Secretary being victim of violence in the workplace

Feeling Conflicted: Are Human Resources Departments Properly Able to Handle Sexual Harassment Complaints in the Workplace?

By: Matthew H. Fry, Esquire

Recently at the Women in the World Conference, attorney Nancy Erica Smith warned, “HR is not your friend. HR will not help you.” Ms. Smith recently represented former Fox News anchor Gretchen Carlson in her sexual harassment suit against network founder Roger Ailes. “The first call you make is to an attorney …. You need to find out what the laws are,” she added.

Similar statements were made by US Supreme Court Justice Clarence Thomas’ accuser Professor Anita Hill, who warned in a Washington Post op-ed: “There are still companies that pay lip service to human-resources departments, while quietly allowing women to be vilified when they come forward.”

But do these warnings universally apply to every company’s Human Resources department?   The answer is: it depends upon the effectiveness, strength and integrity of your Human Resources department.

In a perfect world, if you’re an employee who has been subject to sexual harassment, an attorney should not be the first person you need to contact. Ideally, it should be your Human Resources department that drives any investigation about sexual harassment complaints in the workplace, and enforces the consequences as necessary in accordance with your company’s written and clear anti-sexual harassment policy.  The Human Resources department is supposed to be the employer’s first line to ensure that a company that is made aware of a sexual harassment complaint takes prompt and appropriate investigative and remedial action under and in strict compliance with this policy.

However, as recent events suggest, companies do not always live up to this standard.

At the outset, all companies, both large and small, must have written policies against sexual harassment.  The policy must provide that any person who feels subject to sexual harassment should file a complaint with the Human Resources department, which will then take all necessary steps to promptly and appropriately investigate the complaint, make a reasonable determination, and take any proper remedial action that is warranted, which can include discipline or termination of any offending employee.

However, in light of the recent allegations against such companies as Fox News and Uber, more and more observers believe that these kinds of policies are not being followed in practice, and are sometimes blatantly violated.  In the worst case scenario, the complaining employee is not only ignored, she or he is also retaliated against for making the complaint – which is a blatant violation of the law.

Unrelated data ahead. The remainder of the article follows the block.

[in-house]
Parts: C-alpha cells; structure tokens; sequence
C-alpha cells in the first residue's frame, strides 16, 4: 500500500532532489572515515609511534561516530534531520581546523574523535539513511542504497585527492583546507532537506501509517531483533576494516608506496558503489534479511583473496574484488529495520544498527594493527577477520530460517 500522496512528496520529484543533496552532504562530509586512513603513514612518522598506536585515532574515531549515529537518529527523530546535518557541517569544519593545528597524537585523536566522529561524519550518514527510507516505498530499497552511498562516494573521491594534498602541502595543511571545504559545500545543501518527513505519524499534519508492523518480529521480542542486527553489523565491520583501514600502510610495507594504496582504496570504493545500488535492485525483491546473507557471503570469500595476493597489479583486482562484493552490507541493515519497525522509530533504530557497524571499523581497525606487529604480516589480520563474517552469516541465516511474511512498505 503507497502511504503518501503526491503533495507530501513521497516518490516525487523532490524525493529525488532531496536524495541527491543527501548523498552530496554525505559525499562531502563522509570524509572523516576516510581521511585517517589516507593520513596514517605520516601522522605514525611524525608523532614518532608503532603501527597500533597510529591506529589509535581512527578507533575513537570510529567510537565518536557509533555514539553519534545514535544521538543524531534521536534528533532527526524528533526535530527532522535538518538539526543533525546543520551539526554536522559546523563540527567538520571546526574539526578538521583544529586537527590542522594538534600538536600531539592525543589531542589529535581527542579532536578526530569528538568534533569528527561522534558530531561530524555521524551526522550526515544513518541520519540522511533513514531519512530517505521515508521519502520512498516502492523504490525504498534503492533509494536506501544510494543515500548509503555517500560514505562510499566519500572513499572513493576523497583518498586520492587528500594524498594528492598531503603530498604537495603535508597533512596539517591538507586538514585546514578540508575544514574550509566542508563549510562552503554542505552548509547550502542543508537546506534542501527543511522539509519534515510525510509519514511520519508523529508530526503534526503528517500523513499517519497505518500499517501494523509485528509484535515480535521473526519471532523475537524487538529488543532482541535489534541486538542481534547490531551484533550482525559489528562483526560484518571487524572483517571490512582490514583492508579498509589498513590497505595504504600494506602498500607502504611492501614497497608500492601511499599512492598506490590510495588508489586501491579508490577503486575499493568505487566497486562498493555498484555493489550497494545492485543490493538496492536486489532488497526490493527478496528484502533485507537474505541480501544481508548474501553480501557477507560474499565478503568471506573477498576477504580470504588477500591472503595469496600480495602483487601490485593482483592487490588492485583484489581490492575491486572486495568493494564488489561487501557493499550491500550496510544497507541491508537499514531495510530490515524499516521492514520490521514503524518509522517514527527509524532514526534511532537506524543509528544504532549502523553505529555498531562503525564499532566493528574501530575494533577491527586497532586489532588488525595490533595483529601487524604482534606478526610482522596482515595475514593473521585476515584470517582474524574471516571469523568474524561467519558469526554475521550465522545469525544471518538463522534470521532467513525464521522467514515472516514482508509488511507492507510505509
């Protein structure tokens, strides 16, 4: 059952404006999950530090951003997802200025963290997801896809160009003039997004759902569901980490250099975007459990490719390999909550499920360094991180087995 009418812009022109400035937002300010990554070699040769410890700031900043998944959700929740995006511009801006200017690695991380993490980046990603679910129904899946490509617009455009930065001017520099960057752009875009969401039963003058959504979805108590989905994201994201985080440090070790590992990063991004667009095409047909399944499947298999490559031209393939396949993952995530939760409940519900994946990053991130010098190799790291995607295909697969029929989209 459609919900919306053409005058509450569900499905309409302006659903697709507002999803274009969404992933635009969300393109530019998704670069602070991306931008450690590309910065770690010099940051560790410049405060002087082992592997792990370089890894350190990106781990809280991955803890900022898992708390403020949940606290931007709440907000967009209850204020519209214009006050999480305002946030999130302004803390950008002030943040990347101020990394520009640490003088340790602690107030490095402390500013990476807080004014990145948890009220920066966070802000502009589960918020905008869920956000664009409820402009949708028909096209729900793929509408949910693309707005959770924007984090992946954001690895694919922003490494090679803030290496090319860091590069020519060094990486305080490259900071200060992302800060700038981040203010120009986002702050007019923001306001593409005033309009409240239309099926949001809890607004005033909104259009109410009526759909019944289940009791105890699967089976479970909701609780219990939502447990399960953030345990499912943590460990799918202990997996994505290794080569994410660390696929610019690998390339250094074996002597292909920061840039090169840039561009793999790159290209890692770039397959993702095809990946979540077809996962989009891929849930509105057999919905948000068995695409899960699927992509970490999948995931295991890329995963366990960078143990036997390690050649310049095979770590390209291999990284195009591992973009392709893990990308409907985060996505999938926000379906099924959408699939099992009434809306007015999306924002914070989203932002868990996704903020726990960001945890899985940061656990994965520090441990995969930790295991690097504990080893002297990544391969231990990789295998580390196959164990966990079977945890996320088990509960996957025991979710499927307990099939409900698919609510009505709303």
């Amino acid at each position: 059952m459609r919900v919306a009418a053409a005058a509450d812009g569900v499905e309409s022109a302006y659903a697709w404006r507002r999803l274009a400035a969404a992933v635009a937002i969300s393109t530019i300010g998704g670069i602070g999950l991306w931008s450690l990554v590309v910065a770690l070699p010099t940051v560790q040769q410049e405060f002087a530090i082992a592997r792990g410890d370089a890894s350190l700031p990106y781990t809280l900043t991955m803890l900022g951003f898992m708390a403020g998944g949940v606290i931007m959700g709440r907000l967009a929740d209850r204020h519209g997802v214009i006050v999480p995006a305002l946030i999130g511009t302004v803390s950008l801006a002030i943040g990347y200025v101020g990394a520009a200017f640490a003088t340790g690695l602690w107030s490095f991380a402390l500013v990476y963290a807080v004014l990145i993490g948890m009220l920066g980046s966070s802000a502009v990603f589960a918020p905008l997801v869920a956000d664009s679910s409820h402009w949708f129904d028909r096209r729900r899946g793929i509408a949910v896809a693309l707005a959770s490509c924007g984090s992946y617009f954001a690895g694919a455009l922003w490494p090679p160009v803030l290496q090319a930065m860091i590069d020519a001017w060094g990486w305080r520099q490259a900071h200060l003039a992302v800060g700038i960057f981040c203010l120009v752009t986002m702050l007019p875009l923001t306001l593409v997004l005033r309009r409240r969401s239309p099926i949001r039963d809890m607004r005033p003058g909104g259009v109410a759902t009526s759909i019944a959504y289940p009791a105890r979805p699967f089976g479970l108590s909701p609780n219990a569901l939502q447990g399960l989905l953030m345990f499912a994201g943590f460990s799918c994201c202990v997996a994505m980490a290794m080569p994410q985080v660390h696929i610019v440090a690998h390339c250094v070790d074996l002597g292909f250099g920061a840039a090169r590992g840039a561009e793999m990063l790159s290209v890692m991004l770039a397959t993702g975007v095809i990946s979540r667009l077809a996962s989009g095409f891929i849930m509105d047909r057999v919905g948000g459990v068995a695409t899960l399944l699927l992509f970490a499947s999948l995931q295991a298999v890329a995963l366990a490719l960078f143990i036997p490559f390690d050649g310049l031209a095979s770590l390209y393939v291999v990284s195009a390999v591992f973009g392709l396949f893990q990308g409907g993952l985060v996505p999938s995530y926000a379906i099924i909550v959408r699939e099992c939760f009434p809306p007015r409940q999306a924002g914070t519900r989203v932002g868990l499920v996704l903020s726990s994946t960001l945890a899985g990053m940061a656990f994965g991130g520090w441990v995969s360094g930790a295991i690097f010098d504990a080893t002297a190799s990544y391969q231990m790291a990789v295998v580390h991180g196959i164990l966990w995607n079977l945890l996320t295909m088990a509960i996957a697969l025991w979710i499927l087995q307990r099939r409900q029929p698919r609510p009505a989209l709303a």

So why are some companies allowing this kind of behavior to continue?  In larger companies, it’s possible that some executives are just not that serious about enforcing such policies, particularly where the offenders are high performers in the company.   This lack of enforcement can not only devastate morale in the workplace, but it can also create a hotbed for litigation, as the harassment will only continue under this type of failing corporate culture.

Thus, particularly at large companies, it is not a lack of a harassment policy, but the fact that such complaints are not taken seriously, are ignored, or engender retaliation that is the real problem, particularly when such complaints are directed at “star” employees.

With small companies, there may be no written policy at all, and that could cause a myriad of problems when employees are not aware of the rules of proper conduct in the workplace and management is left to its own devices to investigate (or not), and to take remedial action (or not).  For example, while telling an R-rated joke when you are out socially with close friends may not get you into trouble, doing so in the workplace could be considered offensive and unwanted.  Anti-sexual harassment policies need to be in writing, clear, concise, made well-known, enforced, and kept current and in compliance with federal, state and local laws.

So, if you’re an employee, while you should promptly report sexual harassment complaints to your HR department and document that report, if you come to believe that your HR department is not adhering to your company’s own policy or – worse yet – your company has retaliated against you for making the complaint, the very next call you make should be to a qualified attorney.

If you’re a business that needs help with drafting or updating appropriate policies, or are an employee who has not received a proper response from your HR department, the attorneys at the Law Firm of DiOrio & Sereni, LLP can help you. Contact Matthew H. Fry, Esquire at 610-565-5700, or send an e-mail at

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